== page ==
Are your lunch choices dictated by your age and gender? KFC thinks they might be, so it’s going to use facial recognition technology to categorize customers and pitch meal choices that its algorithm thinks will make you happy. The Chinese arm of the popular fried chicken chain is partnering with China’s search giant Baidu to implement the technology in its restaurants.

Unlike a typical fast food experience — where you walk in, stare at the menu, pick something, then walk out — KFC China’s new technology relies on a computer to scan the customer’s face and make its best guess at their age, gender, and any other facial cues that might help it guess what you’d enjoy. Then, each customer gets their own personalized meal recommendation, and they can choose to either go with what the computer thinks or simply pick something off of the menu like they normally do.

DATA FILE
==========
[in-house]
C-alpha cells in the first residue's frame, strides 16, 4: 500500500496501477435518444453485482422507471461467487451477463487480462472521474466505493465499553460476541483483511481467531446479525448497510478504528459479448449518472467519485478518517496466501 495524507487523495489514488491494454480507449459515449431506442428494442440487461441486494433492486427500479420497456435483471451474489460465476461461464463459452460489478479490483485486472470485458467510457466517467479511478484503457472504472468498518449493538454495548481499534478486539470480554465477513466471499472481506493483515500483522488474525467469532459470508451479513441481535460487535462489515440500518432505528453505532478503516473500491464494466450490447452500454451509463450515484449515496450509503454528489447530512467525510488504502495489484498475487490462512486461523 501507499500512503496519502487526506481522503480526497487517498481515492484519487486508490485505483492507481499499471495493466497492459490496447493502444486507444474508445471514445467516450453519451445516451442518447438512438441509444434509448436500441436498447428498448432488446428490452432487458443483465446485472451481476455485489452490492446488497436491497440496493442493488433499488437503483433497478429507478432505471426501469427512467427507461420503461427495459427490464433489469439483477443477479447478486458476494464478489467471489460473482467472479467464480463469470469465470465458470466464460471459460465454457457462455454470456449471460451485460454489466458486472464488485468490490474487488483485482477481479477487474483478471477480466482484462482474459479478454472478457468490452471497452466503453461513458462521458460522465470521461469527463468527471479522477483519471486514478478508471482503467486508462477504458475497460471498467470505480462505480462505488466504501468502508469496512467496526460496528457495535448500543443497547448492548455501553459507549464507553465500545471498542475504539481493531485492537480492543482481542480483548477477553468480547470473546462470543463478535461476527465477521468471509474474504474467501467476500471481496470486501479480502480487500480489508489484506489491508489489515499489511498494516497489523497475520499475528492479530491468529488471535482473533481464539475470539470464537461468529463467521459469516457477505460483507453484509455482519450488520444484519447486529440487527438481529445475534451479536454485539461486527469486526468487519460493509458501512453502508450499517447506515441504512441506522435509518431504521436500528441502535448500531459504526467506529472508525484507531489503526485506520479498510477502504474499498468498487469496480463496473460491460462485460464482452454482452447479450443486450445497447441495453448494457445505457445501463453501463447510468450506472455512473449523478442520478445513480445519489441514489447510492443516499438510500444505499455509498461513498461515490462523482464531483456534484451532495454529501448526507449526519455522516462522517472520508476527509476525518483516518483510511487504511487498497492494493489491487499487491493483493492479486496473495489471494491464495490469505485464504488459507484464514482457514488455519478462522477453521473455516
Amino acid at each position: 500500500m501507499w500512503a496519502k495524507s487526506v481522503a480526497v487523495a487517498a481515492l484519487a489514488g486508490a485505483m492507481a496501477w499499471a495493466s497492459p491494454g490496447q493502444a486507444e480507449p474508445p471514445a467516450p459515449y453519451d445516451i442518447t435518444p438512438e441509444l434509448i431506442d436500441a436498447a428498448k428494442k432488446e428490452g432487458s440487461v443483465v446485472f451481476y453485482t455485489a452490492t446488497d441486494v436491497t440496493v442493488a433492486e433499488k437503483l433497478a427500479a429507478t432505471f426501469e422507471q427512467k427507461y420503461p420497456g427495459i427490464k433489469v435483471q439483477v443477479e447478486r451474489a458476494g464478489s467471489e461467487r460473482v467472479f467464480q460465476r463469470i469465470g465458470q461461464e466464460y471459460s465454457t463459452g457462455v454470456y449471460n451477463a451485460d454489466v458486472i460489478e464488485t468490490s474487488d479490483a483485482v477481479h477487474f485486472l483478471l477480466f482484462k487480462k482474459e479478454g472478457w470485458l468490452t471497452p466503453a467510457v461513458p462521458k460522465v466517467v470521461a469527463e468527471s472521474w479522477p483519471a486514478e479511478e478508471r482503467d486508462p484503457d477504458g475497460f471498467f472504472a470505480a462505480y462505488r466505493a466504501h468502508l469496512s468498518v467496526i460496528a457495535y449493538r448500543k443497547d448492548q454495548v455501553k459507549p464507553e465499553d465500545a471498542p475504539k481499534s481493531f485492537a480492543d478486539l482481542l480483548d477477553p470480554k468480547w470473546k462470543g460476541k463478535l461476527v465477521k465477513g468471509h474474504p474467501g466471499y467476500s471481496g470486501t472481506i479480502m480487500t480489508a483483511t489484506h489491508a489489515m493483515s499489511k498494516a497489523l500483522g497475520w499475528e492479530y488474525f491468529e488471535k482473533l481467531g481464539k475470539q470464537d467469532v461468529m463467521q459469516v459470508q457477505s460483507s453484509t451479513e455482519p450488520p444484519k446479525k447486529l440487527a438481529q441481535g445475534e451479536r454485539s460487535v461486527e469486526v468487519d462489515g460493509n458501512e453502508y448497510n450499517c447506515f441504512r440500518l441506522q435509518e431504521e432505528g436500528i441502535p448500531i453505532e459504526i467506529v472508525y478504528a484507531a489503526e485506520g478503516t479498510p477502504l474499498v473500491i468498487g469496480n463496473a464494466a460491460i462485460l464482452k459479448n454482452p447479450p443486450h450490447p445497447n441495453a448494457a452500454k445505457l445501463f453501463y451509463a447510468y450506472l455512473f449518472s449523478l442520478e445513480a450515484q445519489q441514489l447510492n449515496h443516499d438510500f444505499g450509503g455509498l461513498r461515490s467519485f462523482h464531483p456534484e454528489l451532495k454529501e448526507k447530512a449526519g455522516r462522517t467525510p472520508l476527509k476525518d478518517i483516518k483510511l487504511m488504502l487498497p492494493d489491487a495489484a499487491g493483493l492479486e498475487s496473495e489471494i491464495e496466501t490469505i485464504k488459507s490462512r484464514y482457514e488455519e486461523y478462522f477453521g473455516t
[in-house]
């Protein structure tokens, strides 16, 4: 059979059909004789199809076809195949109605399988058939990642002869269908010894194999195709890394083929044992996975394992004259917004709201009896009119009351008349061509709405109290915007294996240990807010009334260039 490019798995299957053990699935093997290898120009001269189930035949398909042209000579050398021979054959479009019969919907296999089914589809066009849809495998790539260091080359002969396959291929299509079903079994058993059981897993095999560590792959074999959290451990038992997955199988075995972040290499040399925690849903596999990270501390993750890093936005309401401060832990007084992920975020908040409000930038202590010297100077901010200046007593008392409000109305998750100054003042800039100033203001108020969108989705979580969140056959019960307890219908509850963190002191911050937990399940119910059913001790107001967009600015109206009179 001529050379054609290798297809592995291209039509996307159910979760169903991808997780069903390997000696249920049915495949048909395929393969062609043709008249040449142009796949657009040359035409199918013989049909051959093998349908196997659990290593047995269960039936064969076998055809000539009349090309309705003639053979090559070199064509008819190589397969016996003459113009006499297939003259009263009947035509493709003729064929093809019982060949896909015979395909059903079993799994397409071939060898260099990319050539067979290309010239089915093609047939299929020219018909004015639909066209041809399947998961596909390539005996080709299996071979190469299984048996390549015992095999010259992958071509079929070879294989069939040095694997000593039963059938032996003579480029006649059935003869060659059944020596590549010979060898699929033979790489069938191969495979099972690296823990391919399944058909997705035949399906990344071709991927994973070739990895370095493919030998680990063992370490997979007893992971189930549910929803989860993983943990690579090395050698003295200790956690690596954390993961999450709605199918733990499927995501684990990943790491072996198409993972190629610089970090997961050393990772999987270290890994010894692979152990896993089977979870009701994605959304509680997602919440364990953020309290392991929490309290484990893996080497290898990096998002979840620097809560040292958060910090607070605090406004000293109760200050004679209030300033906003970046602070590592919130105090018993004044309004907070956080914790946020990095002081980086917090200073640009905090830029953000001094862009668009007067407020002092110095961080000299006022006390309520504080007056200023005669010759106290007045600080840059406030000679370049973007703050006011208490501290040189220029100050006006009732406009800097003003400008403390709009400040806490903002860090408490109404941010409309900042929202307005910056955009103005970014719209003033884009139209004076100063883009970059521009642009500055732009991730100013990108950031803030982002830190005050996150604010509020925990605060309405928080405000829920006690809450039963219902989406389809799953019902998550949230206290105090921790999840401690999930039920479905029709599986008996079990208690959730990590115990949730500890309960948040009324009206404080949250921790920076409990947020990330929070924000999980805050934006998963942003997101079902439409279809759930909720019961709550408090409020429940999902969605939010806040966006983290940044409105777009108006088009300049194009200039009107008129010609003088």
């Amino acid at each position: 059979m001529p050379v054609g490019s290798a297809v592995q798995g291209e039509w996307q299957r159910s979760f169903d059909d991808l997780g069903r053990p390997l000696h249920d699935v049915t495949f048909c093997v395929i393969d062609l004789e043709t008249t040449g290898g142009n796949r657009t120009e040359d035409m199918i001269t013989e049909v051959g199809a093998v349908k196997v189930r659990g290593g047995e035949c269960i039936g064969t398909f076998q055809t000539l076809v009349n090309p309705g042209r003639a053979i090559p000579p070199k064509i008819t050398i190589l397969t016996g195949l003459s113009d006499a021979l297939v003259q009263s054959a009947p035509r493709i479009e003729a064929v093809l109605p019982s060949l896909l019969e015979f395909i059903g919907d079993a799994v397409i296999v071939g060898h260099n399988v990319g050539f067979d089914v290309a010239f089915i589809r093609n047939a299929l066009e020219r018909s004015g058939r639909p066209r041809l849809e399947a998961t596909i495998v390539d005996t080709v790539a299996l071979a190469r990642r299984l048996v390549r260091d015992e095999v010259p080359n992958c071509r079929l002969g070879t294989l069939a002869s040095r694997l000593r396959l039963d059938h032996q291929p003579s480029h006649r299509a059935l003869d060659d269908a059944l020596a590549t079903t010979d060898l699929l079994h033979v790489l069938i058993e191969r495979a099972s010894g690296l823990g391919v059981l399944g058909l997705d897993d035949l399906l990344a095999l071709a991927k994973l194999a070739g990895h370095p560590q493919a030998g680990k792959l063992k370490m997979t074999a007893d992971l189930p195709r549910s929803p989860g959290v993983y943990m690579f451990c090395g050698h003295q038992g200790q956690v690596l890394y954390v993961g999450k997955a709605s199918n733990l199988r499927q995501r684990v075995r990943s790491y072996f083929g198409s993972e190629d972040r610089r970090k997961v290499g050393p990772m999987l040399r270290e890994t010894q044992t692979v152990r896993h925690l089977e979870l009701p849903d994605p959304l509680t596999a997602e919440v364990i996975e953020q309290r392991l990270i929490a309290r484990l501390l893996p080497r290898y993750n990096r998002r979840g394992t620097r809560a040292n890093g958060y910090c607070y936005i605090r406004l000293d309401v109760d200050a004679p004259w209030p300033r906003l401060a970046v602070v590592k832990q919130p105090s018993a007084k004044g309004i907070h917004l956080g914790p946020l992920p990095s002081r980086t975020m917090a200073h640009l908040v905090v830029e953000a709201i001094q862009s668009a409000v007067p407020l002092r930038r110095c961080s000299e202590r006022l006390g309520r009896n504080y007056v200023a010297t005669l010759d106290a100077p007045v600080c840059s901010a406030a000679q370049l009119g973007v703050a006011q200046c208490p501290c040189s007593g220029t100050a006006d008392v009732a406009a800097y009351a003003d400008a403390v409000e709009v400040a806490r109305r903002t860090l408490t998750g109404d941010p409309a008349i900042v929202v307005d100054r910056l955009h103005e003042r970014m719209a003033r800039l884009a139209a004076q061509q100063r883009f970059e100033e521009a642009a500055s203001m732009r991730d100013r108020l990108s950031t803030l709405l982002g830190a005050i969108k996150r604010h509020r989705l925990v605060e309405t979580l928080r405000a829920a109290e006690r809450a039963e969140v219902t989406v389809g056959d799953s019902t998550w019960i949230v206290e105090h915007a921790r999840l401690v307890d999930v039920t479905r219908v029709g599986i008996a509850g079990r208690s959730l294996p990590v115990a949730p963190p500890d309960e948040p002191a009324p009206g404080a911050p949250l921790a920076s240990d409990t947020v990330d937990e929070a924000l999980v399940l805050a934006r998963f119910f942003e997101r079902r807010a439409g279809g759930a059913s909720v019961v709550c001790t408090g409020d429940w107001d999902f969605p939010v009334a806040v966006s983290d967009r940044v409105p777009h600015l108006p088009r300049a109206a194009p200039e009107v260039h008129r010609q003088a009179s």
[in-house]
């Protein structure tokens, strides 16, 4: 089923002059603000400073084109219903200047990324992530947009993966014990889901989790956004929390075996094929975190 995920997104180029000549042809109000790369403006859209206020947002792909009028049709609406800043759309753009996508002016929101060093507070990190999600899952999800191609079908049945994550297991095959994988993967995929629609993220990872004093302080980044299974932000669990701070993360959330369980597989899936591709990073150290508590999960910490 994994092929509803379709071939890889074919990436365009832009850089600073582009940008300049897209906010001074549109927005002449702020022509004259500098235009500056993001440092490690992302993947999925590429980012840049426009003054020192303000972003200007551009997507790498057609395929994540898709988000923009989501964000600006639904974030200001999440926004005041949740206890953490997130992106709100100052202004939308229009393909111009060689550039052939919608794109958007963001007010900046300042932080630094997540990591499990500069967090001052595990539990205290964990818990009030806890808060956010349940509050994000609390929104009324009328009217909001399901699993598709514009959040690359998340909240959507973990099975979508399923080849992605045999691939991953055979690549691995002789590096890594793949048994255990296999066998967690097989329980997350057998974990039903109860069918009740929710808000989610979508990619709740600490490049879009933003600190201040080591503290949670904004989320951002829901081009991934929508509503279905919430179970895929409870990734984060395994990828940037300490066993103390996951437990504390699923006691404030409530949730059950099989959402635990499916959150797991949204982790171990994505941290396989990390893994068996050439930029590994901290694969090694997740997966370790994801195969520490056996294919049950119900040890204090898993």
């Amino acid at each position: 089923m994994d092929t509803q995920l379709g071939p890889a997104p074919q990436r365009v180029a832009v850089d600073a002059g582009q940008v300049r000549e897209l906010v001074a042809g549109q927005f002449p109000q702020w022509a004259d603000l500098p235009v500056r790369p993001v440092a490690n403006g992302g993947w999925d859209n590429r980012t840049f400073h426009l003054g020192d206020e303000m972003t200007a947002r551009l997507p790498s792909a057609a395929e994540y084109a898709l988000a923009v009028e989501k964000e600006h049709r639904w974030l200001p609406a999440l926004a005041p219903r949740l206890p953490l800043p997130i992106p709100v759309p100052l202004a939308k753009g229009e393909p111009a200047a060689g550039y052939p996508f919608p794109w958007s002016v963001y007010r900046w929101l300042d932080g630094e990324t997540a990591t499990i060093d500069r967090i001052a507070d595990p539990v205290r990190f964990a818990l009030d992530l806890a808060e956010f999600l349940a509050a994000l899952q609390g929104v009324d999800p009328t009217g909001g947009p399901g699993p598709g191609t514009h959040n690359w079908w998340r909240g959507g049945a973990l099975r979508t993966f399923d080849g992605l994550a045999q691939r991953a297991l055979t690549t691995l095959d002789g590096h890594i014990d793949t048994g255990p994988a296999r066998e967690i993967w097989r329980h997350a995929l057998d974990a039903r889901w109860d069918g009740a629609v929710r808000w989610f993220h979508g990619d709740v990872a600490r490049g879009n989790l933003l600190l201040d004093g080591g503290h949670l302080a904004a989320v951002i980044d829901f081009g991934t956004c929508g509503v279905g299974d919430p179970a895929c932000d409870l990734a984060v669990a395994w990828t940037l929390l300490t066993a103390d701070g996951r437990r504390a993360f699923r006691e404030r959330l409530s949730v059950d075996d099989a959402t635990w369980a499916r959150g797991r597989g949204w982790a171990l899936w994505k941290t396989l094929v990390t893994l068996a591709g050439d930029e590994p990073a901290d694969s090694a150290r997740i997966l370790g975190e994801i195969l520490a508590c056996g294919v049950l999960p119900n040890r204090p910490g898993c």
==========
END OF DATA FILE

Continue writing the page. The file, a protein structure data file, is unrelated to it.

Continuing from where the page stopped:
It’s a weird concept, and sounds eerily similar to the oft-cited future world of Minority Report, where advertisements scan each passerby and provide personalized pitches. Of course, KFC China’s recognition system has very little to do with you as a person and relies heavily on demographic trends instead.

The idea of any company scanning your face and running that data through an algorithm in an effort to gauge which one of its products it thinks you might enjoy is definitely creepy, but when that company is pitching greasy chicken bits? Well, maybe we can look the other way on it.

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